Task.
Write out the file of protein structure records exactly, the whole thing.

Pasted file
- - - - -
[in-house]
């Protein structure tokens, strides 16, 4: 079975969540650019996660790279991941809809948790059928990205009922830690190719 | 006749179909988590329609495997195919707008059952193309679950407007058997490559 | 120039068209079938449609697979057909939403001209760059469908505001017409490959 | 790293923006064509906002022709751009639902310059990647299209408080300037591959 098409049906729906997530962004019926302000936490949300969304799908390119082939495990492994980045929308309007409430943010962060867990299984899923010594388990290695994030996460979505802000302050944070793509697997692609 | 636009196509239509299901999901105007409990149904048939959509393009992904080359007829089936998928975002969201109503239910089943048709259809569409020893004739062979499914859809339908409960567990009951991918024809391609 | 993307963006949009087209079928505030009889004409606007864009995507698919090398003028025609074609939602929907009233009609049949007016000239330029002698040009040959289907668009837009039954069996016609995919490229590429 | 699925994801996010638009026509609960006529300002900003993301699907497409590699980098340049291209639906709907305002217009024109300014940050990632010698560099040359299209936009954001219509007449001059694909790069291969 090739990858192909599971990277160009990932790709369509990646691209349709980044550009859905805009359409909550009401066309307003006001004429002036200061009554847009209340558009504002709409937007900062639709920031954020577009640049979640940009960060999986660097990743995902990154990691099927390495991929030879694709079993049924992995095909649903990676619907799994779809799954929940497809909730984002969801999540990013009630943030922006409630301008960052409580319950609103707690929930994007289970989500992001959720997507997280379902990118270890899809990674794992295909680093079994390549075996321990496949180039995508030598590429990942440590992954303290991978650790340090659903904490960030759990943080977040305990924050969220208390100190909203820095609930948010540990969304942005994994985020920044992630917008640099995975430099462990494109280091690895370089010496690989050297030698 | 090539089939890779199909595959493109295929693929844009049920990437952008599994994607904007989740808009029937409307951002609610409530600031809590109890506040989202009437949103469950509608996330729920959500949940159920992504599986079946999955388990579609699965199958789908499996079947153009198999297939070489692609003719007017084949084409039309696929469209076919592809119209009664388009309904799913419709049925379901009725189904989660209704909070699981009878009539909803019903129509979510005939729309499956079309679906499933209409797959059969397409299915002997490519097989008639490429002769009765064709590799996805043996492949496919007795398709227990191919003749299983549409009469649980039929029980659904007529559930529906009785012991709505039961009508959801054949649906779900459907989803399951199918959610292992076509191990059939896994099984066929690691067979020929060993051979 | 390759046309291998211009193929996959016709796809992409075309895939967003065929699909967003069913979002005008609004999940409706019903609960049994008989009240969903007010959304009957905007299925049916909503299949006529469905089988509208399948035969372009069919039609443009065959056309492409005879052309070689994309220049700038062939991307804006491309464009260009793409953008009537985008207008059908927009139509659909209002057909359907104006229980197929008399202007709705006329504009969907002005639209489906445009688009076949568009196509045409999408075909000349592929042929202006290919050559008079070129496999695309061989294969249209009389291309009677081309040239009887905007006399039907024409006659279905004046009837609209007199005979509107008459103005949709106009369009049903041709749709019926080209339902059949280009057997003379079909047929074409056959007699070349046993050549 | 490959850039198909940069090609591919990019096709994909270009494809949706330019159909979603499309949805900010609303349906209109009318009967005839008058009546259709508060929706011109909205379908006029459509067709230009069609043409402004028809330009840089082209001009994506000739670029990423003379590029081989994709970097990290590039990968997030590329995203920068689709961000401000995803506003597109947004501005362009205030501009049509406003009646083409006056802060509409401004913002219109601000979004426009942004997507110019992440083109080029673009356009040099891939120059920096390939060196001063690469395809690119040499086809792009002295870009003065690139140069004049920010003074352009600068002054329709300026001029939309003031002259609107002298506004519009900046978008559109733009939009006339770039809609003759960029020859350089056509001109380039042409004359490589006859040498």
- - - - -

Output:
[in-house]
């Protein structure tokens, strides 16, 4: 079975969540650019996660790279991941809809948790059928990205009922830690190719 | 006749179909988590329609495997195919707008059952193309679950407007058997490559 | 120039068209079938449609697979057909939403001209760059469908505001017409490959 | 790293923006064509906002022709751009639902310059990647299209408080300037591959 098409049906729906997530962004019926302000936490949300969304799908390119082939495990492994980045929308309007409430943010962060867990299984899923010594388990290695994030996460979505802000302050944070793509697997692609 | 636009196509239509299901999901105007409990149904048939959509393009992904080359007829089936998928975002969201109503239910089943048709259809569409020893004739062979499914859809339908409960567990009951991918024809391609 | 993307963006949009087209079928505030009889004409606007864009995507698919090398003028025609074609939602929907009233009609049949007016000239330029002698040009040959289907668009837009039954069996016609995919490229590429 | 699925994801996010638009026509609960006529300002900003993301699907497409590699980098340049291209639906709907305002217009024109300014940050990632010698560099040359299209936009954001219509007449001059694909790069291969 090739990858192909599971990277160009990932790709369509990646691209349709980044550009859905805009359409909550009401066309307003006001004429002036200061009554847009209340558009504002709409937007900062639709920031954020577009640049979640940009960060999986660097990743995902990154990691099927390495991929030879694709079993049924992995095909649903990676619907799994779809799954929940497809909730984002969801999540990013009630943030922006409630301008960052409580319950609103707690929930994007289970989500992001959720997507997280379902990118270890899809990674794992295909680093079994390549075996321990496949180039995508030598590429990942440590992954303290991978650790340090659903904490960030759990943080977040305990924050969220208390100190909203820095609930948010540990969304942005994994985020920044992630917008640099995975430099462990494109280091690895370089010496690989050297030698 | 090539089939890779199909595959493109295929693929844009049920990437952008599994994607904007989740808009029937409307951002609610409530600031809590109890506040989202009437949103469950509608996330729920959500949940159920992504599986079946999955388990579609699965199958789908499996079947153009198999297939070489692609003719007017084949084409039309696929469209076919592809119209009664388009309904799913419709049925379901009725189904989660209704909070699981009878009539909803019903129509979510005939729309499956079309679906499933209409797959059969397409299915002997490519097989008639490429002769009765064709590799996805043996492949496919007795398709227990191919003749299983549409009469649980039929029980659904007529559930529906009785012991709505039961009508959801054949649906779900459907989803399951199918959610292992076509191990059939896994099984066929690691067979020929060993051979 | 390759046309291998211009193929996959016709796809992409075309895939967003065929699909967003069913979002005008609004999940409706019903609960049994008989009240969903007010959304009957905007299925049916909503299949006529469905089988509208399948035969372009069919039609443009065959056309492409005879052309070689994309220049700038062939991307804006491309464009260009793409953008009537985008207008059908927009139509659909209002057909359907104006229980197929008399202007709705006329504009969907002005639209489906445009688009076949568009196509045409999408075909000349592929042929202006290919050559008079070129496999695309061989294969249209009389291309009677081309040239009887905007006399039907024409006659279905004046009837609209007199005979509107008459103005949709106009369009049903041709749709019926080209339902059949280009057997003379079909047929074409056959007699070349046993050549 | 490959850039198909940069090609591919990019096709994909270009494809949706330019159909979603499309949805900010609303349906209109009318009967005839008058009546259709508060929706011109909205379908006029459509067709230009069609043409402004028809330009840089082209001009994506000739670029990423003379590029081989994709970097990290590039990968997030590329995203920068689709961000401000995803506003597109947004501005362009205030501009049509406003009646083409006056802060509409401004913002219109601000979004426009942004997507110019992440083109080029673009356009040099891939120059920096390939060196001063690469395809690119040499086809792009002295870009003065690139140069004049920010003074352009600068002054329709300026001029939309003031002259609107002298506004519009900046978008559109733009939009006339770039809609003759960029020859350089056509001109380039042409004359490589006859040498």